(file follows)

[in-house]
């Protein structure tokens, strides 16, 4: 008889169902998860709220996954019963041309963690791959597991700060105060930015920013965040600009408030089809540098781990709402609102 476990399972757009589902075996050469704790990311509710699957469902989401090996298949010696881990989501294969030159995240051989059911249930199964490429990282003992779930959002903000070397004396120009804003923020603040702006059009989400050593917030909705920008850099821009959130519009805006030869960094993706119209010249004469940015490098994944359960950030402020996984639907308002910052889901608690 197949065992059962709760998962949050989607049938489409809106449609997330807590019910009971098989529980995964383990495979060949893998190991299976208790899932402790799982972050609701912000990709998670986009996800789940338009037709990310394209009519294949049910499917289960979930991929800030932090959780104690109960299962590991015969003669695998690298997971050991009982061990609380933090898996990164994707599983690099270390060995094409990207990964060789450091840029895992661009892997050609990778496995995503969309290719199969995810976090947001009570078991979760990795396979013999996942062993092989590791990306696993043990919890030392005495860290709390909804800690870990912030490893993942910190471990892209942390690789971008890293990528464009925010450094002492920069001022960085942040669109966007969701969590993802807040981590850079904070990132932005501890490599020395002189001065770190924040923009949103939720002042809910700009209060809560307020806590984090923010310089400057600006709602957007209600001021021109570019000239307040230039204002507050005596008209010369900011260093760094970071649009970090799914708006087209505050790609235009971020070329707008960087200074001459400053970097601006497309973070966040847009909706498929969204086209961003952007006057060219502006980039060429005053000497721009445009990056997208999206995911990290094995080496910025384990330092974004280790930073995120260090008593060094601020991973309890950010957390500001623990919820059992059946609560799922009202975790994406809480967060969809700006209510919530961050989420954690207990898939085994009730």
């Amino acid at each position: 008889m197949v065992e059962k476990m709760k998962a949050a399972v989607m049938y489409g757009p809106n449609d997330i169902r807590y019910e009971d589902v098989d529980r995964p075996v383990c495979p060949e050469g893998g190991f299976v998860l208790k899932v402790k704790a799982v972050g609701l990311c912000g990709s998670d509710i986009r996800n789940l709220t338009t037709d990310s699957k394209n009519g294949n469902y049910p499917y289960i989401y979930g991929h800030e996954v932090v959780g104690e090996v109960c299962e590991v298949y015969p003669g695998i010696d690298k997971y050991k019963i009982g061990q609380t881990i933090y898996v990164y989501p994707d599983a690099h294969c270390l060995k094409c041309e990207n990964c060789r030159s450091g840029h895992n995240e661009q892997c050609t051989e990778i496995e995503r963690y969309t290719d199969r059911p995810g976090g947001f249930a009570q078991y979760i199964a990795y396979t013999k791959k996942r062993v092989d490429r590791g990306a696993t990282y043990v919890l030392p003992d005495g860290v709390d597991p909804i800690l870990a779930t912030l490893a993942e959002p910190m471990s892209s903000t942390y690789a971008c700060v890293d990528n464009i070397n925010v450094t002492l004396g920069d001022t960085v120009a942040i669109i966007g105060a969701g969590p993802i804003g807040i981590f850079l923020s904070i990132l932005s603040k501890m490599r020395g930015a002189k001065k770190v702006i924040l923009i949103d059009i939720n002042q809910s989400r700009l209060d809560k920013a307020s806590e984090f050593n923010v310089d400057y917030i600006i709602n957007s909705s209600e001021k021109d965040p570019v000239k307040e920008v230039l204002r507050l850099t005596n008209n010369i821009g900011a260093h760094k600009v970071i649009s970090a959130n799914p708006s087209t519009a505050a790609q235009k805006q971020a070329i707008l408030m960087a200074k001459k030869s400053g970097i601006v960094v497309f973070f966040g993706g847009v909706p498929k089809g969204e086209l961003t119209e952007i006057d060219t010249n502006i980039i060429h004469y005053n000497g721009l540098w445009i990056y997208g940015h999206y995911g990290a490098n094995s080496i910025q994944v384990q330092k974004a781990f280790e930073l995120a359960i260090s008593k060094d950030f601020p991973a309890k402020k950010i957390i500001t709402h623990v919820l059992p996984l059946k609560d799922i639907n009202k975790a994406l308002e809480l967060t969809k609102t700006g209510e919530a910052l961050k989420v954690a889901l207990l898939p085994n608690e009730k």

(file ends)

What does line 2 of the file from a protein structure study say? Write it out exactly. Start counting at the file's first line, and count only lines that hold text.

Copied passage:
């Protein structure tokens, strides 16, 4: 008889169902998860709220996954019963041309963690791959597991700060105060930015920013965040600009408030089809540098781990709402609102 476990399972757009589902075996050469704790990311509710699957469902989401090996298949010696881990989501294969030159995240051989059911249930199964490429990282003992779930959002903000070397004396120009804003923020603040702006059009989400050593917030909705920008850099821009959130519009805006030869960094993706119209010249004469940015490098994944359960950030402020996984639907308002910052889901608690 197949065992059962709760998962949050989607049938489409809106449609997330807590019910009971098989529980995964383990495979060949893998190991299976208790899932402790799982972050609701912000990709998670986009996800789940338009037709990310394209009519294949049910499917289960979930991929800030932090959780104690109960299962590991015969003669695998690298997971050991009982061990609380933090898996990164994707599983690099270390060995094409990207990964060789450091840029895992661009892997050609990778496995995503969309290719199969995810976090947001009570078991979760990795396979013999996942062993092989590791990306696993043990919890030392005495860290709390909804800690870990912030490893993942910190471990892209942390690789971008890293990528464009925010450094002492920069001022960085942040669109966007969701969590993802807040981590850079904070990132932005501890490599020395002189001065770190924040923009949103939720002042809910700009209060809560307020806590984090923010310089400057600006709602957007209600001021021109570019000239307040230039204002507050005596008209010369900011260093760094970071649009970090799914708006087209505050790609235009971020070329707008960087200074001459400053970097601006497309973070966040847009909706498929969204086209961003952007006057060219502006980039060429005053000497721009445009990056997208999206995911990290094995080496910025384990330092974004280790930073995120260090008593060094601020991973309890950010957390500001623990919820059992059946609560799922009202975790994406809480967060969809700006209510919530961050989420954690207990898939085994009730």